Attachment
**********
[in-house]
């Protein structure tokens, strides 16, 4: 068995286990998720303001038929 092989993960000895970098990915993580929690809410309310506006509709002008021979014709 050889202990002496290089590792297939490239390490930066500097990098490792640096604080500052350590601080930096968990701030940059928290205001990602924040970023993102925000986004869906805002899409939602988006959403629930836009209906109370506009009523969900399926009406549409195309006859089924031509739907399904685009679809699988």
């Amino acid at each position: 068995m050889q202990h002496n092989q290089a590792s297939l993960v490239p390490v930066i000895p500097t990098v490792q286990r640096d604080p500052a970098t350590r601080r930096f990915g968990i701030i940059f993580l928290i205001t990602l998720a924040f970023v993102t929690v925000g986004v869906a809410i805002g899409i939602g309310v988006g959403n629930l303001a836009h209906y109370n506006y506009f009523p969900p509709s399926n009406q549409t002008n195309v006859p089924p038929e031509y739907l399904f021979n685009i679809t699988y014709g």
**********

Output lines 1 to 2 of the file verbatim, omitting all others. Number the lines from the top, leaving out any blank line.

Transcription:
[in-house]
């Protein structure tokens, strides 16, 4: 068995286990998720303001038929 092989993960000895970098990915993580929690809410309310506006509709002008021979014709 050889202990002496290089590792297939490239390490930066500097990098490792640096604080500052350590601080930096968990701030940059928290205001990602924040970023993102925000986004869906805002899409939602988006959403629930836009209906109370506009009523969900399926009406549409195309006859089924031509739907399904685009679809699988």